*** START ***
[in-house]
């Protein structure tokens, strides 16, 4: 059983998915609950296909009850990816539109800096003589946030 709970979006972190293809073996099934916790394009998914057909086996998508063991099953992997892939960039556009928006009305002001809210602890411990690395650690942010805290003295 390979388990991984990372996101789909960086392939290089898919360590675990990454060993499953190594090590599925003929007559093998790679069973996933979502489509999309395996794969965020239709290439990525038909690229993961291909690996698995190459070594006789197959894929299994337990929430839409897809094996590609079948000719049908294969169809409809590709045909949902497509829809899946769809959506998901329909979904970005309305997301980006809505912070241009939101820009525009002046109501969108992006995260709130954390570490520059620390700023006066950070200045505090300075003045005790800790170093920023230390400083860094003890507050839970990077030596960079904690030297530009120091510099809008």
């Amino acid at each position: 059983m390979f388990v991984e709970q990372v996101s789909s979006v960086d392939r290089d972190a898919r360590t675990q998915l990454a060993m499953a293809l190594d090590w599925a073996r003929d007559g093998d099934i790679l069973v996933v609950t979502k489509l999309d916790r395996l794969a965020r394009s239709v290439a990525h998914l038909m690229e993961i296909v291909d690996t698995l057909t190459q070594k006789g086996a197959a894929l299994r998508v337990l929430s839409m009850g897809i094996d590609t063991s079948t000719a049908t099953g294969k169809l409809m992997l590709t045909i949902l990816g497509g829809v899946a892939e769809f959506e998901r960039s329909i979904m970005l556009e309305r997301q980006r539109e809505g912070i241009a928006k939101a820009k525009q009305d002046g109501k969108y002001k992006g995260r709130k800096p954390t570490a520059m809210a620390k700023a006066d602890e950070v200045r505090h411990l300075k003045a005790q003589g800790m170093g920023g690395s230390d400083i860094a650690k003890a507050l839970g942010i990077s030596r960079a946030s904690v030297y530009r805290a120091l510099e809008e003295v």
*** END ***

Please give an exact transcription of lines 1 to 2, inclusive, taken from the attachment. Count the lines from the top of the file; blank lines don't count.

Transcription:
[in-house]
């Protein structure tokens, strides 16, 4: 059983998915609950296909009850990816539109800096003589946030 709970979006972190293809073996099934916790394009998914057909086996998508063991099953992997892939960039556009928006009305002001809210602890411990690395650690942010805290003295 390979388990991984990372996101789909960086392939290089898919360590675990990454060993499953190594090590599925003929007559093998790679069973996933979502489509999309395996794969965020239709290439990525038909690229993961291909690996698995190459070594006789197959894929299994337990929430839409897809094996590609079948000719049908294969169809409809590709045909949902497509829809899946769809959506998901329909979904970005309305997301980006809505912070241009939101820009525009002046109501969108992006995260709130954390570490520059620390700023006066950070200045505090300075003045005790800790170093920023230390400083860094003890507050839970990077030596960079904690030297530009120091510099809008």